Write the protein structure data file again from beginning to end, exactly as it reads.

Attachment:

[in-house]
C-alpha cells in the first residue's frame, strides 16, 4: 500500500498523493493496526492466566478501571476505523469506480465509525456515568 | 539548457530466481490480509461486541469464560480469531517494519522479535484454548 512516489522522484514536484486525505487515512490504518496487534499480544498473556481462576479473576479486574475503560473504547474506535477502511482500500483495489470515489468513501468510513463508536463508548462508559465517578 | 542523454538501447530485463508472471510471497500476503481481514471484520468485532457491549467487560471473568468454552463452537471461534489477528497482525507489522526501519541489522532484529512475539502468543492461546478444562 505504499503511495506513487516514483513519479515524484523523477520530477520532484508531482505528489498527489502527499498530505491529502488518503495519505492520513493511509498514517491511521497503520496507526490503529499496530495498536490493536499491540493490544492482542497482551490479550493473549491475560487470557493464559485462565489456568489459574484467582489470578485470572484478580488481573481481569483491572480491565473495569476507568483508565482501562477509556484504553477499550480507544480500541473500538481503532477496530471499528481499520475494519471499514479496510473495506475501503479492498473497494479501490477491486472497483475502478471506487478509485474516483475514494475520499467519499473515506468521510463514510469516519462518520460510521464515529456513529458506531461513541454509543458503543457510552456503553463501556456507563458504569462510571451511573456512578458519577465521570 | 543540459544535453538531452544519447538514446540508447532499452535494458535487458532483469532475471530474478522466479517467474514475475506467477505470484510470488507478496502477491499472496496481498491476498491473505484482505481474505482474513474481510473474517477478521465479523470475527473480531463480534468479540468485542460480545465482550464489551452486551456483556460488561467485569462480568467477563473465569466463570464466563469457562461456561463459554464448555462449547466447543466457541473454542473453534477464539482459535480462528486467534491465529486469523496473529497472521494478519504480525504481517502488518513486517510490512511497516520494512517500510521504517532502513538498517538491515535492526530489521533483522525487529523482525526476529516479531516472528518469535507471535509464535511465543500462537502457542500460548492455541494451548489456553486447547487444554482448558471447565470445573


[in-house]
C-alpha cells in the first residue's frame, strides 16, 4: 500500500498523493493496526492466566478501571476505523469506480465509525456515568 | 539548457530466481490480509461486541469464560480469531517494519522479535484454548 512516489522522484514536484486525505487515512490504518496487534499480544498473556481462576479473576479486574475503560473504547474506535477502511482500500483495489470515489468513501468510513463508536463508548462508559465517578 | 542523454538501447530485463508472471510471497500476503481481514471484520468485532457491549467487560471473568468454552463452537471461534489477528497482525507489522526501519541489522532484529512475539502468543492461546478444562 505504499503511495506513487516514483513519479515524484523523477520530477520532484508531482505528489498527489502527499498530505491529502488518503495519505492520513493511509498514517491511521497503520496507526490503529499496530495498536490493536499491540493490544492482542497482551490479550493473549491475560487470557493464559485462565489456568489459574484467582489470578485470572484478580488481573481481569483491572480491565473495569476507568483508565482501562477509556484504553477499550480507544480500541473500538481503532477496530471499528481499520475494519471499514479496510473495506475501503479492498473497494479501490477491486472497483475502478471506487478509485474516483475514494475520499467519499473515506468521510463514510469516519462518520460510521464515529456513529458506531461513541454509543458503543457510552456503553463501556456507563458504569462510571451511573456512578458519577465521570 | 543540459544535453538531452544519447538514446540508447532499452535494458535487458532483469532475471530474478522466479517467474514475475506467477505470484510470488507478496502477491499472496496481498491476498491473505484482505481474505482474513474481510473474517477478521465479523470475527473480531463480534468479540468485542460480545465482550464489551452486551456483556460488561467485569462480568467477563473465569466463570464466563469457562461456561463459554464448555462449547466447543466457541473454542473453534477464539482459535480462528486467534491465529486469523496473529497472521494478519504480525504481517502488518513486517510490512511497516520494512517500510521504517532502513538498517538491515535492526530489521533483522525487529523482525526476529516479531516472528518469535507471535509464535511465543500462537502457542500460548492455541494451548489456553486447547487444554482448558471447565470445573